Trump administration to sue California over 'sanctuary cities' laws

Trump administration to sue California over 'sanctuary cities' laws

Trump administration to sue California over 'sanctuary cities' laws

"In California, our state laws work in concert with federal law", Becerra said in a call with reporters Tuesday evening.

Sessions planned to discuss the lawsuit Wednesday at an annual gathering of law enforcement officers in Sacramento.

U.S. Attorney General Jeff Sessions will make a "major sanctuary jurisdiction" announcement in Sacramento on Wednesday, his office announced. "And I believe that we are going to win". Jerry Brown, and California Attorney General Xavier Becerra - the elected official who, perhaps more than any other, has made protection of criminal illegal aliens and "resistance" to President Donald Trump's immigration agenda his signature policy.

The Trump administration and the Justice Department have been waging an increasingly acrimonious battle with sanctuary jurisdictions, although the latest lawsuit is perhaps the most consequential step yet.

Sessions and the Department of Justice took their own action in January when it sent letters to 23 jurisdictions across the country that receive federal law enforcement grants, threatening subpoenas and grant cuts if those jurisdictions didn't provide proof they are complying with federal immigration rules.

The Justice Department argued a trio of state laws that, among other things, bar police from asking people about their citizenship status or participating in federal immigration enforcement activities are unconstitutional and have kept federal agents from doing their jobs. Sessions says that makes cities more unsafe. United States as precedent for their case.

"This administration has tried to portray all immigrants as villains".

The law also requires disclosure of privileged federal records.

Carol Leveroni, executive director of the 20,000-member California Peace Officers Association, said they invited Sessions in hopes of gaining clarity on how law enforcement can follow California's sanctuary state law, Senate Bill 54, while still following federal mandates.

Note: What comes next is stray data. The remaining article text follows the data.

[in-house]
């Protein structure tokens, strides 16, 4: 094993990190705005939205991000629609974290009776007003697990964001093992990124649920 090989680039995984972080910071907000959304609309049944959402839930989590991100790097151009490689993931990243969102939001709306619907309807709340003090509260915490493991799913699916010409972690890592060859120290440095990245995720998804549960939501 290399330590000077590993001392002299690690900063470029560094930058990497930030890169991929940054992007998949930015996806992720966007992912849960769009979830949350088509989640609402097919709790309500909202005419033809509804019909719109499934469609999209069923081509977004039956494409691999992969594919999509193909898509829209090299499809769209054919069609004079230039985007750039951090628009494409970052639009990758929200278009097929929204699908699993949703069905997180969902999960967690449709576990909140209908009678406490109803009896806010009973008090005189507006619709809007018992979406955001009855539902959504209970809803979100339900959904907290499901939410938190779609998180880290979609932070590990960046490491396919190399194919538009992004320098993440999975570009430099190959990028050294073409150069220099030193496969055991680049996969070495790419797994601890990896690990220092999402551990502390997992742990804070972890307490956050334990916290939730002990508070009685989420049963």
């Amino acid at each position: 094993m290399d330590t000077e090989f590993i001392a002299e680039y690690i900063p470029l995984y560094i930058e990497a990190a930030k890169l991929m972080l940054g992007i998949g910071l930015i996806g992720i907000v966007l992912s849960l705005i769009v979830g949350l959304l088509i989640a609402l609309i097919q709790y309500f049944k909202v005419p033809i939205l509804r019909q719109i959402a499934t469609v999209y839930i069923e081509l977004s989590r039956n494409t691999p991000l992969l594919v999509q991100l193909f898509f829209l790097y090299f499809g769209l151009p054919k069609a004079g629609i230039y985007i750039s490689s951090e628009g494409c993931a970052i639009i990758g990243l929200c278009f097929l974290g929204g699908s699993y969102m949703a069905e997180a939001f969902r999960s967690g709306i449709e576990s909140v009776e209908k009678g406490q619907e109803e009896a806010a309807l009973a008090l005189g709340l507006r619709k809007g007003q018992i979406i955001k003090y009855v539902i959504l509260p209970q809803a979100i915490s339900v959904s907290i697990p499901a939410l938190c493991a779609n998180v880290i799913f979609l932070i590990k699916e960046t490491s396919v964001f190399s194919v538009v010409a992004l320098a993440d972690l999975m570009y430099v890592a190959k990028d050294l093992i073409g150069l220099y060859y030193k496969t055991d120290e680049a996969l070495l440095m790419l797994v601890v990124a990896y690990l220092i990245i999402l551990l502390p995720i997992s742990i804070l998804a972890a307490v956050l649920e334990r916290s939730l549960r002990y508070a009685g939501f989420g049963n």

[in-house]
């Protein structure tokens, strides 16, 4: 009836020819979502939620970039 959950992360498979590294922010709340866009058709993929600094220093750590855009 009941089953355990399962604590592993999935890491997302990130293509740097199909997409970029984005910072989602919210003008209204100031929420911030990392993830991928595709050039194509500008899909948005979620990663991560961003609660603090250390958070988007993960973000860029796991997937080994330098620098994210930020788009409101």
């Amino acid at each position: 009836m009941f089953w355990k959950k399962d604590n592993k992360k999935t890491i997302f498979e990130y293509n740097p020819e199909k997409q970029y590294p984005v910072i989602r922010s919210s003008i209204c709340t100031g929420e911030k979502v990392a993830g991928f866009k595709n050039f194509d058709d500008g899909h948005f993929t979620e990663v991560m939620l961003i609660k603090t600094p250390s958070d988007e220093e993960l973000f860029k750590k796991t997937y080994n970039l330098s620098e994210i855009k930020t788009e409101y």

A second law restricts state and local law enforcement from voluntarily sharing information with the feds about the release dates of undocumented people in their custody. The Department of Justice declined to comment when asked this week about whether a probe was underway. Toward the end of the Obama administration, for example, it sued North Carolina over what came to be known as the "bathroom bill", which barred transgender people from using restrooms that did not correspond with the sex on their birth certificates. "That is now under review by the Department of Justice". He told Sessions and others that his administration has targeted members of the violent MS-13 gang but has been "getting no help from the state of California".

The third law, meanwhile, empowers the state to inspect federal immigration detention centers.

"They're no good", Trump previously said of sanctuary cities.

As a result, the Justice Department says, immigration agents face greater danger in re-arresting the former prisoners once they're back on the streets.

The suit is coming now because California has just passed through the department's review process, officials said. As Brown was contemplating signing a law late previous year that would limit how state and local police could cooperate with federal immigration enforcement, Sessions said publicly that the measure would endanger law enforcement officers and neighborhoods.

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